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ngunn
Article from Science Daily with link to Nature paper:
http://www.sciencedaily.com/releases/2010/...00526134150.htm
MahFL
It's cool to learn something new about Mars. smile.gif
schaffman
The article says that the spiral troughs are due to erosion caused by katabatic winds that are deflected by the Coriolis force.
The problem is that the troughs spiral outward in an anti-Coriolis direction. i.e, They curve westward not eastward as would be expected. I wish I had access to the original paper. This seems to be an error in the article. Can anyone with access to paper elaborate?
Tom
stevesliva
They're anti-cyclonic, that is the high pressure is over the poles. The north pole looks the opposite of a hurricane in the northern hemisphere of earth. Seems to make sense to me.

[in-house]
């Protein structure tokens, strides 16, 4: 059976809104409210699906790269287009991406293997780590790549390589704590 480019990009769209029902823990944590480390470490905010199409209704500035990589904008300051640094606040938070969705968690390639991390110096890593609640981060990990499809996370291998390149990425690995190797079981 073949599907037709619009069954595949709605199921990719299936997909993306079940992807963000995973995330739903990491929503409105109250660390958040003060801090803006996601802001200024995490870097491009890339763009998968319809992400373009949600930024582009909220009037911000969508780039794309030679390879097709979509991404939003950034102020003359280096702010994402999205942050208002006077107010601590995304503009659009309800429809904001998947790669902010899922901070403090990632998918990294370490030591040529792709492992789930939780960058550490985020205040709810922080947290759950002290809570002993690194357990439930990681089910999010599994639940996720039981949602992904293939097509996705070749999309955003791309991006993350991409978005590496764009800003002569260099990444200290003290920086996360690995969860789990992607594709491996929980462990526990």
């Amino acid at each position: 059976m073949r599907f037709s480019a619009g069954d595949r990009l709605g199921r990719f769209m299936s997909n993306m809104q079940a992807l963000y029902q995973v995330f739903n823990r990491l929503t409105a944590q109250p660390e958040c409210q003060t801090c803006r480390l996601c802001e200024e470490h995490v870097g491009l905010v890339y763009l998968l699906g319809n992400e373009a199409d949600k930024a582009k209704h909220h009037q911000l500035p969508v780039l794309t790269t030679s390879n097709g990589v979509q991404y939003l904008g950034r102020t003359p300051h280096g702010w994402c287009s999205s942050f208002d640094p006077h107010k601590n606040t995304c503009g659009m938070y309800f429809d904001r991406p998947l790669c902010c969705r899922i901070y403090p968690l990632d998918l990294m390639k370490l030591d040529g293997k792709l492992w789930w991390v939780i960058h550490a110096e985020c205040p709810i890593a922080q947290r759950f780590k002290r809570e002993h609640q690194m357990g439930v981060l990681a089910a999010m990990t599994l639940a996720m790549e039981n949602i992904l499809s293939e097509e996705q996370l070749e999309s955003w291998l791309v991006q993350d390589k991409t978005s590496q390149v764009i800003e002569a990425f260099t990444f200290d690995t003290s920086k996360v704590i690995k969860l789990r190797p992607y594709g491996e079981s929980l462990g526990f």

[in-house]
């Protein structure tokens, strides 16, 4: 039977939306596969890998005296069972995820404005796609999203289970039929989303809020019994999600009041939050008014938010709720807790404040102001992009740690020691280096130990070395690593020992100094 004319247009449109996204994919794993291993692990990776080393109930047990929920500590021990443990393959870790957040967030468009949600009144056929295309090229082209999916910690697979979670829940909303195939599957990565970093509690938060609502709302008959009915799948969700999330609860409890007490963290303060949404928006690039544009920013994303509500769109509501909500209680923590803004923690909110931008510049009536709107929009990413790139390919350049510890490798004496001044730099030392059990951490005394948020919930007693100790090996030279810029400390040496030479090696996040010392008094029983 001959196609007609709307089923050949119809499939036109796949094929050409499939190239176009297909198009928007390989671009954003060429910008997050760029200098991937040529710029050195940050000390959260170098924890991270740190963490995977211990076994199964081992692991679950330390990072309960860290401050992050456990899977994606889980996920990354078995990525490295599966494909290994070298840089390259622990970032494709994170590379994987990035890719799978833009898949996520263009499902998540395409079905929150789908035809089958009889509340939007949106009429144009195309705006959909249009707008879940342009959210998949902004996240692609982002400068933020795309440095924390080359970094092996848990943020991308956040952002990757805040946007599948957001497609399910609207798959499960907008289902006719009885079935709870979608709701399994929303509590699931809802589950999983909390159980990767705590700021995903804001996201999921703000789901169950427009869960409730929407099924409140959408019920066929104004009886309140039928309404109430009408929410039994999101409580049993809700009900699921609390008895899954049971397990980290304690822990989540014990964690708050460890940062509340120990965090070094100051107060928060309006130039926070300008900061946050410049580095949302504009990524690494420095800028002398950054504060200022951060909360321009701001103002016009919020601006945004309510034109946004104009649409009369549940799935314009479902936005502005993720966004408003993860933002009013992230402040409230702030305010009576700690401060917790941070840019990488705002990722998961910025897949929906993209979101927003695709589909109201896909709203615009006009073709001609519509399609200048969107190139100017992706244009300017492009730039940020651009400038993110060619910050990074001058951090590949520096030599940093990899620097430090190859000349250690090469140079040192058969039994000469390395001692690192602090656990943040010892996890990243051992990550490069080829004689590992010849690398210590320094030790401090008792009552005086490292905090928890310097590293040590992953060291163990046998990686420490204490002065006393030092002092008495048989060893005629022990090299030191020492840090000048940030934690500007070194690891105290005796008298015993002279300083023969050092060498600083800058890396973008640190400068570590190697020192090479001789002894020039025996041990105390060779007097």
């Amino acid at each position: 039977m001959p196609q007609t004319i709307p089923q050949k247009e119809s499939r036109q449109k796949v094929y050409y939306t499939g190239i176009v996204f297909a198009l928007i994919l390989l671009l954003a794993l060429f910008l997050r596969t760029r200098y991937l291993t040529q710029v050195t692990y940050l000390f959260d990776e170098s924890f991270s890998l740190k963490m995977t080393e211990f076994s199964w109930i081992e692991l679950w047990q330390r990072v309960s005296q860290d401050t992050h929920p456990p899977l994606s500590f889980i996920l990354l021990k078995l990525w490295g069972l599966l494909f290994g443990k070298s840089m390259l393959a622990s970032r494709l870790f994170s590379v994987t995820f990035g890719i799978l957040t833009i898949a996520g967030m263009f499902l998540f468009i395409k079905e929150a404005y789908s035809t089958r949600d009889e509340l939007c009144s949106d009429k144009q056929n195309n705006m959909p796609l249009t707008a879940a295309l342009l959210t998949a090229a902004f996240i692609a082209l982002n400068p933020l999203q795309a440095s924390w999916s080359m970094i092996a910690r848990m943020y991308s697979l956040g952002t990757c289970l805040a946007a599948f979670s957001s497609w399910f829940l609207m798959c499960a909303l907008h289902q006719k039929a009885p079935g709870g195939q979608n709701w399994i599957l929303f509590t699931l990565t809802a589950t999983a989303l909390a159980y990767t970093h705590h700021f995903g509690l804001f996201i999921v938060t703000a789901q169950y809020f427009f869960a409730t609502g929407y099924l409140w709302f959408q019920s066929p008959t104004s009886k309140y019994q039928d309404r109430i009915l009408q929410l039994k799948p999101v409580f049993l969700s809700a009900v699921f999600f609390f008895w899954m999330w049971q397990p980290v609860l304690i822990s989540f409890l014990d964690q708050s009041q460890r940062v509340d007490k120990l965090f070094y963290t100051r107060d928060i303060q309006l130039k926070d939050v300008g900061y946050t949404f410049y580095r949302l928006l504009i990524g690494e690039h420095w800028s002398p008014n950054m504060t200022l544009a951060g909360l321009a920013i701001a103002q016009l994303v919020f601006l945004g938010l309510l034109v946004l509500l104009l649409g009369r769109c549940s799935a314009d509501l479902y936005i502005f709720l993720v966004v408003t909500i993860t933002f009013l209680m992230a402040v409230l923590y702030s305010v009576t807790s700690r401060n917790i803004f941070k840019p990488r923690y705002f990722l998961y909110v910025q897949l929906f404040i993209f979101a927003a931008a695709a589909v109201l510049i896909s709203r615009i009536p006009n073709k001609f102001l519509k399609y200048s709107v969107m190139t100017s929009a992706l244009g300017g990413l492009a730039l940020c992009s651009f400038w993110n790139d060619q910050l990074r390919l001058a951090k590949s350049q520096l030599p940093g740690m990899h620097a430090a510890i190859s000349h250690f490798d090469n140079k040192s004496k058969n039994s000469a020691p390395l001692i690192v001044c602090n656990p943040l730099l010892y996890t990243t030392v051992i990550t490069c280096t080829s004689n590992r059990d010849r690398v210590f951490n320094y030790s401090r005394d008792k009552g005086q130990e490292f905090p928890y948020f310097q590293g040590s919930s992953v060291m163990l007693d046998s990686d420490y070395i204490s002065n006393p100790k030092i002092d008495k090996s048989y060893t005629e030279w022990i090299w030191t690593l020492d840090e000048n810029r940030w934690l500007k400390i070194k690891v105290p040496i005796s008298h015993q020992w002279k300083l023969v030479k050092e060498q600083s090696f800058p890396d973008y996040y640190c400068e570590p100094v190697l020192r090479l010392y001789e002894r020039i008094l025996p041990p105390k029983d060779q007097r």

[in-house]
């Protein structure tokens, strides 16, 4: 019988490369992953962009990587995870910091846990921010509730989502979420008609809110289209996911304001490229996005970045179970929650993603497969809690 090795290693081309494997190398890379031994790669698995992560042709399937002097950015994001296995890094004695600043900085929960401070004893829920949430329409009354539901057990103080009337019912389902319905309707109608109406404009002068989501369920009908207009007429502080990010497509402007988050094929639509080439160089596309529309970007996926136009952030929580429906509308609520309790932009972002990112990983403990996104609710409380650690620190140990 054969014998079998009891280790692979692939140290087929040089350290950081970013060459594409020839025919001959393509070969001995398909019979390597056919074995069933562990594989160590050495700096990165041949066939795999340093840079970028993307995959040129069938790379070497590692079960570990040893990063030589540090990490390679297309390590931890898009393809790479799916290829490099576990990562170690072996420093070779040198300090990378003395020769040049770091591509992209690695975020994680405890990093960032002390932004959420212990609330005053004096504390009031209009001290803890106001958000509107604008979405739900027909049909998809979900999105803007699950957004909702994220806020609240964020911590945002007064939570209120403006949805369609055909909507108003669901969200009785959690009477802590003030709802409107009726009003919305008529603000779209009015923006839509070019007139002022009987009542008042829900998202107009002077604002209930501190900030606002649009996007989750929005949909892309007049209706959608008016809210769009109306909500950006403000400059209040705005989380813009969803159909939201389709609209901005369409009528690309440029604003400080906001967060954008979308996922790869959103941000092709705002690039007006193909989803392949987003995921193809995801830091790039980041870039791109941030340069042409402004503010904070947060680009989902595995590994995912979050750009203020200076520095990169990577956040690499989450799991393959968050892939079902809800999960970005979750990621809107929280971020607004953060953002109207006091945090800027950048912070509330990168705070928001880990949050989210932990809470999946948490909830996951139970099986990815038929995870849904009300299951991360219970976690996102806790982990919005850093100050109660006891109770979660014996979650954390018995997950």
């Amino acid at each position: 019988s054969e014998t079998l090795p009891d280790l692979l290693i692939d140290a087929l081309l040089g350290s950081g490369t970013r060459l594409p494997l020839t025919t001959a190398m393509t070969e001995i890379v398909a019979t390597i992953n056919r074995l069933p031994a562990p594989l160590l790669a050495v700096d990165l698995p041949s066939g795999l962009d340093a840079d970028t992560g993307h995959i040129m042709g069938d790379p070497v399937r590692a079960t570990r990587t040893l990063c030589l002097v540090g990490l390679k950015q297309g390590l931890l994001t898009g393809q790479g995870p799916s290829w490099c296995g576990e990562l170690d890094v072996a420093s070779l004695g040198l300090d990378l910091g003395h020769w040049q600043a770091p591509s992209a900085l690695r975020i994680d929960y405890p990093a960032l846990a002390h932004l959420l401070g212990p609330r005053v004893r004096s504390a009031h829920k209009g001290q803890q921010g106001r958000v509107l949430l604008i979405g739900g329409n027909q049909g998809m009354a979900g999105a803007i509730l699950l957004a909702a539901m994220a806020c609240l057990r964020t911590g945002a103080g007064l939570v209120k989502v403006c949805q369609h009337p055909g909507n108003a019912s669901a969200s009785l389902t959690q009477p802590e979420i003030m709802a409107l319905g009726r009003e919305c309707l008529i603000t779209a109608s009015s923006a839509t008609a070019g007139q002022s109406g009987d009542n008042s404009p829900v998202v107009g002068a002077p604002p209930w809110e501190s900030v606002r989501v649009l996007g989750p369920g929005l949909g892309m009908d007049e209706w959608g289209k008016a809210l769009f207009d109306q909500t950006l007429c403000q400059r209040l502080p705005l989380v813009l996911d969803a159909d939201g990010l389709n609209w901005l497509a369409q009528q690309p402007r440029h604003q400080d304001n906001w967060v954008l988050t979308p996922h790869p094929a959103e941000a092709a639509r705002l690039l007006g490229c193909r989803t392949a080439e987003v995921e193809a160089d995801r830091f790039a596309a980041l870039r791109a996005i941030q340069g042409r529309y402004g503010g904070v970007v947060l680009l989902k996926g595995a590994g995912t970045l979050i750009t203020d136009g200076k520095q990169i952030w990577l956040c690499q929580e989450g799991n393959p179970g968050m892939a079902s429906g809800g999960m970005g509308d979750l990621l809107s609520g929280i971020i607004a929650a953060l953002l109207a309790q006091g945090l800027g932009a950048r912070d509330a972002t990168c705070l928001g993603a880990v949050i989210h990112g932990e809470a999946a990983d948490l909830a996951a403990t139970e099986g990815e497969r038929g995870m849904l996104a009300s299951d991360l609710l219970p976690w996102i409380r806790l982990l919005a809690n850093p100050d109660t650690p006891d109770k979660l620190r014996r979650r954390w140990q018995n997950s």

schaffman
A cold, dense air mass moving downslope (and southward) from the pole should create a katabatic wind that curves to the west (an easterly wind).
If these winds are responsible for eroding the troughs, then you'd expect the troughs to curve to the west as viewed by an observer at the pole looking south. Instead the troughs curve to the east.
In other words, the swirl pattern viewed from space should look like a like a counterclockwise spinning cyclone, not the clockwise pattern actually seen.
Tom
stevesliva
A little more explication on this:
http://science.nasa.gov/science-news/scien...martianspirals/

Sounds like the winds are perpendicular to the gully direction?
schaffman
QUOTE (stevesliva @ Jun 16 2010, 09:14 PM) *
A little more explication on this:
http://science.nasa.gov/science-news/scien...martianspirals/

Sounds like the winds are perpendicular to the gully direction?


Thanks. That explains more.
Tom
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